Mumbai, Jun 9: Planning Commission Deputy Chairman Montek Singh Ahluwalia on Friday pegged the growth forecast for the current fiscal at 6.5-7 per cent saying economic recovery is expected only in the second quarter.
"It wouldn't surprise me if we don't achieve the 7.5 per cent growth which we were talking about. On the other hand, somewhere between 6.5 and 7 per cent is quite possible, if all the steps which we have taken, work," he said at a Skoch event here.
On the possibility of a recovery, Ahluwalia said, "I am expecting that we will see a turnaround, if not in the first quarter, then second quarter onwards."
The economic growth rate during 2011-12 slipped to a nine-year low of 6.5 per cent. The growth rate for the January-March 2012 quarter to declined to 5.3 per cent.
The Finance Ministry had projected the growth rate for the current fiscal at around 7.6 per cent, which may be difficult to achieve in the backdrop of global economic slowdown.
The recovery, Ahluwalia said, would "happen gradually... you get a gradual slowdown and a gradual recovery. It's quite clear that growth has decelerated...more than we thought it would."
Referring to inflation, he said, "it (inflation) is not in double digits, but it's not what I will call as comfortable. I would have liked it to be at least one percentage point lower."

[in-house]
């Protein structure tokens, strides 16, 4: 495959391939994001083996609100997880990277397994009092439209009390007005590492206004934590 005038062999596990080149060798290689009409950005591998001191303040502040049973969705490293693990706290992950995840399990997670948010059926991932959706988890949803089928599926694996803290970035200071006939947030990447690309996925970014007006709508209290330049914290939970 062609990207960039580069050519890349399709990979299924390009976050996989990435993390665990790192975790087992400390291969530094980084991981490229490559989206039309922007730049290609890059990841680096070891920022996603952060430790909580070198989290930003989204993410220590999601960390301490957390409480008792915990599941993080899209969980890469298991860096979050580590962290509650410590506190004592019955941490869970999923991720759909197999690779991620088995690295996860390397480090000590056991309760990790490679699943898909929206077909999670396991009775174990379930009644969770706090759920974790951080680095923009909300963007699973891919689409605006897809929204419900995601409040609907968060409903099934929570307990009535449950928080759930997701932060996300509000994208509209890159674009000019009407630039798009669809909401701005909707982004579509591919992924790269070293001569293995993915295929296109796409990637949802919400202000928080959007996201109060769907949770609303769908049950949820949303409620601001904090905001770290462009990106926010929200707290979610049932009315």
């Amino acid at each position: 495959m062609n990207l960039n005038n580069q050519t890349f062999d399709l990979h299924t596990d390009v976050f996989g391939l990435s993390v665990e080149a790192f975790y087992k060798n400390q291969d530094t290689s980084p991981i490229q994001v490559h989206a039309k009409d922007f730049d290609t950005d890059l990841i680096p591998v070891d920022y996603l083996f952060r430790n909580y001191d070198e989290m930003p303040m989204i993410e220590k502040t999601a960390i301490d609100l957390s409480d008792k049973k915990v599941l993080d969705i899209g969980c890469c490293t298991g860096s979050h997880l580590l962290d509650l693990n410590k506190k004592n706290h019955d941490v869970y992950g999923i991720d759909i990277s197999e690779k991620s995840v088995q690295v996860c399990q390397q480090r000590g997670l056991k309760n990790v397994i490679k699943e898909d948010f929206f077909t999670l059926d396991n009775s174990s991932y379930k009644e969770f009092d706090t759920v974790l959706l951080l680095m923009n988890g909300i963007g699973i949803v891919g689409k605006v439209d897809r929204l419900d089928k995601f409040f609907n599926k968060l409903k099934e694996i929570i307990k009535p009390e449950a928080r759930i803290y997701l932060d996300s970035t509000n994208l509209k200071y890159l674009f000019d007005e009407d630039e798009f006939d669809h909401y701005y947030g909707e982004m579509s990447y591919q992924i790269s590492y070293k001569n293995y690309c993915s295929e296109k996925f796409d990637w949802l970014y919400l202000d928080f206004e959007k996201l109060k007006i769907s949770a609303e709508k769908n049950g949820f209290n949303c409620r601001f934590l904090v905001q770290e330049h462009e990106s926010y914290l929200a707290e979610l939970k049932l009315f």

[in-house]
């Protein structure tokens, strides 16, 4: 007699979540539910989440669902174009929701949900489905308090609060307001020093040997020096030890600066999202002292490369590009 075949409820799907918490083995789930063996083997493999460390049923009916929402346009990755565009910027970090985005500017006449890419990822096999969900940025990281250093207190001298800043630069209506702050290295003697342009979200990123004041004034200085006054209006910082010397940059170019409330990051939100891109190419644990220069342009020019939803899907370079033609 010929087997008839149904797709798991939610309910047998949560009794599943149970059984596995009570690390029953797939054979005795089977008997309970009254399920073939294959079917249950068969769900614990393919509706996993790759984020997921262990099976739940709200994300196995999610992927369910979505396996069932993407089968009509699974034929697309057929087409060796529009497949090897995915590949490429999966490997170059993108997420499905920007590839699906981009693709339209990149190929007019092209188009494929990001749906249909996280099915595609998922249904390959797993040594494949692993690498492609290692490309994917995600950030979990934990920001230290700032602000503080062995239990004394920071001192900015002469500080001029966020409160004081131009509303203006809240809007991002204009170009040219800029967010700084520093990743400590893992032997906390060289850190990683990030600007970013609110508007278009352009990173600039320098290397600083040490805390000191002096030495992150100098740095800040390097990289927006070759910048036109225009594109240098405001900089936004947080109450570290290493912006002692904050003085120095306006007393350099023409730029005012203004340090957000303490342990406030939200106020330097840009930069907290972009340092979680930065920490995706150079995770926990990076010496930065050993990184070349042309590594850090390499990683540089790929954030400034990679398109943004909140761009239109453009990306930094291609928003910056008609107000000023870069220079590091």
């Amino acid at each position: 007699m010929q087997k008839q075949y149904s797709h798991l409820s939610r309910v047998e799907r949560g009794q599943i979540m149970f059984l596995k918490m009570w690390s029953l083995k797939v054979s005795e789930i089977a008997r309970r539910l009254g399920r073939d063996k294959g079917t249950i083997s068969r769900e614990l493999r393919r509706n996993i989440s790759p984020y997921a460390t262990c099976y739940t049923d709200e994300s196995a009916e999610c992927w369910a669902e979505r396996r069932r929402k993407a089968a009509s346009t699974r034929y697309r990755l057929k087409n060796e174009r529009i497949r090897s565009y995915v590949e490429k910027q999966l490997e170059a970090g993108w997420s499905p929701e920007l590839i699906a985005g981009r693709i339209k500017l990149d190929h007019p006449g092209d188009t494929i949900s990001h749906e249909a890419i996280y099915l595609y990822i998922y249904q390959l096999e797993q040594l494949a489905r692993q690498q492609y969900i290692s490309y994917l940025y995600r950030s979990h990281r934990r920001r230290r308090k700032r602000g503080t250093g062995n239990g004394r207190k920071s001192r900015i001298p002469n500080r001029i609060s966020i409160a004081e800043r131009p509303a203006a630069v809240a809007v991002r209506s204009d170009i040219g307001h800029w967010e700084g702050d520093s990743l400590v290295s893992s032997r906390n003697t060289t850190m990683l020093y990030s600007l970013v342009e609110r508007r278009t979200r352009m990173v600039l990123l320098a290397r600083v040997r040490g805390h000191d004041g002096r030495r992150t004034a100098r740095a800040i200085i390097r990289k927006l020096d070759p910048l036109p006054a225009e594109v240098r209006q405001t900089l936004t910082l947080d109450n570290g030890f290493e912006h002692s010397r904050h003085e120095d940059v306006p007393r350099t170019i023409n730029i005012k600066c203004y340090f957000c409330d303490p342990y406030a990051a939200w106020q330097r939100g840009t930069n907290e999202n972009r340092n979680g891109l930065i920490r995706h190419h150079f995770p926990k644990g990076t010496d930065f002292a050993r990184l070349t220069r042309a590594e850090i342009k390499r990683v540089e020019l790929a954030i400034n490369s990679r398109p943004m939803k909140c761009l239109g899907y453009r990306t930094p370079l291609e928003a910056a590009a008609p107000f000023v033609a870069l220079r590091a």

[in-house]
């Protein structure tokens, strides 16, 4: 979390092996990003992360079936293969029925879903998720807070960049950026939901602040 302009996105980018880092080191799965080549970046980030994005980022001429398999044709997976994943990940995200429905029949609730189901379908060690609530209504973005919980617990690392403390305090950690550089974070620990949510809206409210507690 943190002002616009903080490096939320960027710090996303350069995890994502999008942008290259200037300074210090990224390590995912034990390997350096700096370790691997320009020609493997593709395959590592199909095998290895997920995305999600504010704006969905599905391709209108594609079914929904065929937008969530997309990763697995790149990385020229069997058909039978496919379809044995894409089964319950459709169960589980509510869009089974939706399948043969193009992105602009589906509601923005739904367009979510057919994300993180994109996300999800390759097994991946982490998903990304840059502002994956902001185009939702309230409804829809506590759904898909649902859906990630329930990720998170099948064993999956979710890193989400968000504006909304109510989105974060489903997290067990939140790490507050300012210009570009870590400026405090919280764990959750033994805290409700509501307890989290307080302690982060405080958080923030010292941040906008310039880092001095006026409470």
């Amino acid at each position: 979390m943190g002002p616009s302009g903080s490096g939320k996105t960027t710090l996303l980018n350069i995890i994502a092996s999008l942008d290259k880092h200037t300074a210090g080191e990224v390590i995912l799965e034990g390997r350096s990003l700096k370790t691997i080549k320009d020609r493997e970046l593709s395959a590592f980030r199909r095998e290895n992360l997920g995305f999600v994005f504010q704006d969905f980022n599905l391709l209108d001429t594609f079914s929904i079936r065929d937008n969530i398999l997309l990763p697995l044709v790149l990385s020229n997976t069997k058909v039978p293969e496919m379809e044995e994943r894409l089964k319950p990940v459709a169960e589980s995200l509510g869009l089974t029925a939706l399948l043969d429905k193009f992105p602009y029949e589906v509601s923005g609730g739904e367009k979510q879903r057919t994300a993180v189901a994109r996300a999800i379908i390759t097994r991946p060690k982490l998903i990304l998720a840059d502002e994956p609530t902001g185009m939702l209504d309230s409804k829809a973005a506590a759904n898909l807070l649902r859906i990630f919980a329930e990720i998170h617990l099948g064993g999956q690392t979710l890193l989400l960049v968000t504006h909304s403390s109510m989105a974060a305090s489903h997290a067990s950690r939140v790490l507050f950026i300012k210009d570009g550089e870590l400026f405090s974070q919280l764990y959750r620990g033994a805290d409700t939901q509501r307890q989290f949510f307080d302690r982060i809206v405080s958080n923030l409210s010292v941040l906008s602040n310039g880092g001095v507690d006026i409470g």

The headline inflation, based on movement in wholesale prices, for April was at 7.23 per cent, up from 6.89 per cent in March. Retail inflation, however, was in double digits, at 10.36 per cent, for April, up from 9.38 per cent in the previous month.
On crisis in Greece, Ahluwalia said, "it's premature to be worrying about that. Markets are integrated (and) I am sure European countries are themselves aware (about the need) to build firewalls."
He further said that the Current Account Deficit (CAD), which is the difference between inflow and outflow of foreign exchange, would "be a lot easier this year."
The CAD is estimated to be 4 per cent of Gross Domestic Product (GDP) during April-December 2011-12 as against 2.7 per cent in the previous fiscal.
On whether the government was planning to float sovereign bonds to improve flow of overseas funds into the economy, Ahluwalia said, "I don't think the government is planning on a sovereign bond issue".
The government, it may be mentioned, had in the past raised funds through overseas bonds to tide over the difficult balance of payment situation.